Miami Beach’s red light cameras likely won’t be going away any time soon.
A study commissioned by the city found that the overall number of T-bone, sideswipe and rear-end crashes decreased at intersections where red light cameras were installed. These intersections saw about 18 fewer crashes per year after the cameras were put in place in 2010, bringing the number of accidents down from roughly 68 a year to 50.
The study, which was conducted by researchers at Florida International University, examined 27 intersections across the island including eight with red light cameras. (A ninth intersection with a camera was excluded because of construction in the area.) Researchers compared the number of crashes in 2008 and 2009, before the cameras were installed, to the number between 2011 and 2013.
The benefits of the cameras extended beyond the intersections where they were present, researchers found. The overall number of T-bone, sideswipe and rear-end crashes also decreased at intersections near the red light cameras, while intersections farther away saw an increase in these types of collisions.
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“This could be attributed to jurisdiction-wide publicity of [red light cameras] and the general public’s lack of knowledge about the specific locations of the red light cameras,” said Priyanka Alluri, the study’s author and an assistant professor at FIU’s Department of Civil and Environmental Engineering.
The cameras didn’t have the same effect on all types of crashes, however. Overall, intersections with red light cameras saw fewer T-bone and sideswipe accidents after the cameras were installed, but an increase in the number of rear-end crashes. Alluri noted that rear-end collisions are less likely to result in serious injury or death than T-bone collisions.
The findings appear to have quashed efforts to end the city’s red light camera program, which fines drivers $158 every time they are photographed running a light. Commissioner Kristen Rosen Gonzalez had previously called for an end to the program, arguing that the fines were financially “crippling” for low-income residents. But after hearing the results of the study, which Alluri presented at a Neighborhood Committee meeting on Friday, Rosen Gonzalez conceded that the study “kind of justifies keeping the cameras, I suppose.”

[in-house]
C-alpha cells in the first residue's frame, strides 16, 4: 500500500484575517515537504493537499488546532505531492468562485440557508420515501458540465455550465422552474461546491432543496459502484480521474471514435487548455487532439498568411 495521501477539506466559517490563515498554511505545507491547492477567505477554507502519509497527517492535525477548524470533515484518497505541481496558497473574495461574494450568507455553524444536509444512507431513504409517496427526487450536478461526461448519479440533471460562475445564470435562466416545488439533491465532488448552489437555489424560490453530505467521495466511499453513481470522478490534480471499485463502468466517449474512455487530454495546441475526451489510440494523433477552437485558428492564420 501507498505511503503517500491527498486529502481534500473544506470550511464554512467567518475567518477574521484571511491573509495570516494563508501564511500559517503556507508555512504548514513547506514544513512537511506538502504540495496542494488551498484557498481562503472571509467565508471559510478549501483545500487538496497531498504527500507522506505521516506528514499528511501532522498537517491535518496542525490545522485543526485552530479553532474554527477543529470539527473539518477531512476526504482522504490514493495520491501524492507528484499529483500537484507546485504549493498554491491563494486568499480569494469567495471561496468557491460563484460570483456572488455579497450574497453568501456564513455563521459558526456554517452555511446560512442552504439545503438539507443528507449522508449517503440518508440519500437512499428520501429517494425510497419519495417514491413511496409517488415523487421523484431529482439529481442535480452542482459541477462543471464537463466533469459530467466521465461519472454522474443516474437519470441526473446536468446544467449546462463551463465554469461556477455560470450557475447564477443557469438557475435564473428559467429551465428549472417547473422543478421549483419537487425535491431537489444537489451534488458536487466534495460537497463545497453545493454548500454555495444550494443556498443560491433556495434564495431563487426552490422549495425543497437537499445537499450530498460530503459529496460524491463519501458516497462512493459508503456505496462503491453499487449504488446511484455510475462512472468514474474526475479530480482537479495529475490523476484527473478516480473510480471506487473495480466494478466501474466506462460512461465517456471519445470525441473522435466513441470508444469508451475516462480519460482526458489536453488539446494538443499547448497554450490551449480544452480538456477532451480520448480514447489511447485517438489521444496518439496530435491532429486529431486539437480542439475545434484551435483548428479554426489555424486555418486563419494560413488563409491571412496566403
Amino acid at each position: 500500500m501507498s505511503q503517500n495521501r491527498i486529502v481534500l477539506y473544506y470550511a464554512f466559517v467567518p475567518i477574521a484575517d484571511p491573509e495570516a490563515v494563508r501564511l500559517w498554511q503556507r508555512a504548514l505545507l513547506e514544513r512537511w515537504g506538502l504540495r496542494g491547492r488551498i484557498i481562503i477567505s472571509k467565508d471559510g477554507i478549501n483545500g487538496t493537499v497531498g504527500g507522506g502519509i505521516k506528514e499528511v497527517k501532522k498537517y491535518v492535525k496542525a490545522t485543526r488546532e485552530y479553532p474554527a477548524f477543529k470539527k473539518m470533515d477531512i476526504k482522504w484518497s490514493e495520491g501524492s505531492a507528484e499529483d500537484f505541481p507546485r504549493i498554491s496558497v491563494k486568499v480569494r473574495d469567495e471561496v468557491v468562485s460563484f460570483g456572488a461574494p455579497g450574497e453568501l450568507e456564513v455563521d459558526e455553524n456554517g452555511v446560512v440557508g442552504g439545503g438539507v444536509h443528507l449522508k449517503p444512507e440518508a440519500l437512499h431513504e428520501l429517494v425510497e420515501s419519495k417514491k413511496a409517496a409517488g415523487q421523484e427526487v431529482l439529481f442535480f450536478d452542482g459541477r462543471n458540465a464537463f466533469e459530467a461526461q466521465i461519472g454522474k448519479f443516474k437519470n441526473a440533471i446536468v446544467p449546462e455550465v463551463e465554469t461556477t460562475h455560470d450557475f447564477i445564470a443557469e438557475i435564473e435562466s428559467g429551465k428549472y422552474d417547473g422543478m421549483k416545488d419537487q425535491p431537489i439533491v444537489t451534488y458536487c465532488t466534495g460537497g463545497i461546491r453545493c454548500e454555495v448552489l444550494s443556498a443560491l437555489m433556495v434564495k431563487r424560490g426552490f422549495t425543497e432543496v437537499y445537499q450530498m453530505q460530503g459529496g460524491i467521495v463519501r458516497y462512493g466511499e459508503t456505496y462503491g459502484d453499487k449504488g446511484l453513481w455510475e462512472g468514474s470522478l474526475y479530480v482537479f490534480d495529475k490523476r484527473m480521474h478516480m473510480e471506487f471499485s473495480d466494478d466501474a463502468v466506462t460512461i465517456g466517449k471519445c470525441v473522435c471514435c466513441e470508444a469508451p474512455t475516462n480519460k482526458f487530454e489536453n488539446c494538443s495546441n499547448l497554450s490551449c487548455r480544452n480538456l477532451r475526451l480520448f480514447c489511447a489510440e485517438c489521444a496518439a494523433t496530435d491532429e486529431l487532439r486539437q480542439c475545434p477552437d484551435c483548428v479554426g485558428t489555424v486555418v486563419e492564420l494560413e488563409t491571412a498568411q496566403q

Now the City Commission has to decide whether to replace the existing cameras, which Miami Beach Police Chief Daniel Oates said are nearing the end of their life cycle, and add additional cameras to other intersections. City staff had previously recommended installing cameras at five more intersections, but commissioners put off making a decision until the FIU study was complete.
So far, the study appears to have interested at least one commissioner in expanding the program.
“One of the things that is most striking to me is that even when the red light camera is not there, in the nearby intersections people are maybe aware of it and think more about it and there are safety benefits there,” said Commissioner Mark Samuelian. “My leaning would be to look at expanding based on these results.”
Red light cameras have proven controversial across Miami-Dade County. Miami commissioners voted to end that city’s program last year, citing the financial burden on residents. The Miami-Dade County Commission banned red light cameras from unincorporated areas in 2016.
An effort to prevent local governments across the state from using the cameras failed earlier this year, however. The Florida Supreme Court ruled in May that local governments could continue to use the cameras to ticket drivers, ending a legal battle that started when a South Florida driver sued the city of Aventura over a red light ticket.
Although cities differ in their approach to red light cameras, research on the cameras’ impact has generally been consistent with Alluri’s findings. Other studies conducted across the country have found a decrease in the number of T-bone and sideswipe crashes at intersections with red light cameras and a spike in the number of rear-end collisions.